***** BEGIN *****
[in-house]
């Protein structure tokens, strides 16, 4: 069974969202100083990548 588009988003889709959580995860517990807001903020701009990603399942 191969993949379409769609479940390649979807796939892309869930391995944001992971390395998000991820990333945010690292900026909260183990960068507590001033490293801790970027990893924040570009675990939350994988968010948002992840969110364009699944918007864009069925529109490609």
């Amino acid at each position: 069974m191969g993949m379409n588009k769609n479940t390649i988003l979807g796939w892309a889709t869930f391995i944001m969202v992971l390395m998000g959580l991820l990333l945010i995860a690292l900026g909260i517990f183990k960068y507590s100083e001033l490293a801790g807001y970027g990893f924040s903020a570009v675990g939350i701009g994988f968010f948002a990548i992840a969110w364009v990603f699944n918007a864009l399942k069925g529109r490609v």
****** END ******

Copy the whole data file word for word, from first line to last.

[in-house]
């Protein structure tokens, strides 16, 4: 069974969202100083990548 588009988003889709959580995860517990807001903020701009990603399942 191969993949379409769609479940390649979807796939892309869930391995944001992971390395998000991820990333945010690292900026909260183990960068507590001033490293801790970027990893924040570009675990939350994988968010948002992840969110364009699944918007864009069925529109490609």
């Amino acid at each position: 069974m191969g993949m379409n588009k769609n479940t390649i988003l979807g796939w892309a889709t869930f391995i944001m969202v992971l390395m998000g959580l991820l990333l945010i995860a690292l900026g909260i517990f183990k960068y507590s100083e001033l490293a801790g807001y970027g990893f924040s903020a570009v675990g939350i701009g994988f968010f948002a990548i992840a969110w364009v990603f699944n918007a864009l399942k069925g529109r490609v």